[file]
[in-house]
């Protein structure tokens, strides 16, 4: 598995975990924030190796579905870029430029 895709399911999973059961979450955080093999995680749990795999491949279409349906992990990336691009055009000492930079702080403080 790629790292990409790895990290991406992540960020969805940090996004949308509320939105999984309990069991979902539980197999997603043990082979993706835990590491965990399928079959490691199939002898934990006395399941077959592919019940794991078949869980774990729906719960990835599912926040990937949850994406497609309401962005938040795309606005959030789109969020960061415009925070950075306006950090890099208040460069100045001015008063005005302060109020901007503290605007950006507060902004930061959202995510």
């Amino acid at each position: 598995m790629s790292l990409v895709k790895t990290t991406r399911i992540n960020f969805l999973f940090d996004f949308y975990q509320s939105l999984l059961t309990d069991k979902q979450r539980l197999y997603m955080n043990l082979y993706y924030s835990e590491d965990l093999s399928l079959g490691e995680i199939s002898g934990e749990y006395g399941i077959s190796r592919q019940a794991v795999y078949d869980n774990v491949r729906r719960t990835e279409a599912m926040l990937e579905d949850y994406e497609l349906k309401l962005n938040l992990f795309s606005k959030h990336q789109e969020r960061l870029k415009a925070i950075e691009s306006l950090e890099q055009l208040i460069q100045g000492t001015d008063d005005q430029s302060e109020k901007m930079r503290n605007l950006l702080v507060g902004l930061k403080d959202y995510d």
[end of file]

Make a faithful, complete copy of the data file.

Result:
[in-house]
């Protein structure tokens, strides 16, 4: 598995975990924030190796579905870029430029 895709399911999973059961979450955080093999995680749990795999491949279409349906992990990336691009055009000492930079702080403080 790629790292990409790895990290991406992540960020969805940090996004949308509320939105999984309990069991979902539980197999997603043990082979993706835990590491965990399928079959490691199939002898934990006395399941077959592919019940794991078949869980774990729906719960990835599912926040990937949850994406497609309401962005938040795309606005959030789109969020960061415009925070950075306006950090890099208040460069100045001015008063005005302060109020901007503290605007950006507060902004930061959202995510």
């Amino acid at each position: 598995m790629s790292l990409v895709k790895t990290t991406r399911i992540n960020f969805l999973f940090d996004f949308y975990q509320s939105l999984l059961t309990d069991k979902q979450r539980l197999y997603m955080n043990l082979y993706y924030s835990e590491d965990l093999s399928l079959g490691e995680i199939s002898g934990e749990y006395g399941i077959s190796r592919q019940a794991v795999y078949d869980n774990v491949r729906r719960t990835e279409a599912m926040l990937e579905d949850y994406e497609l349906k309401l962005n938040l992990f795309s606005k959030h990336q789109e969020r960061l870029k415009a925070i950075e691009s306006l950090e890099q055009l208040i460069q100045g000492t001015d008063d005005q430029s302060e109020k901007m930079r503290n605007l950006l702080v507060g902004l930061k403080d959202y995510d």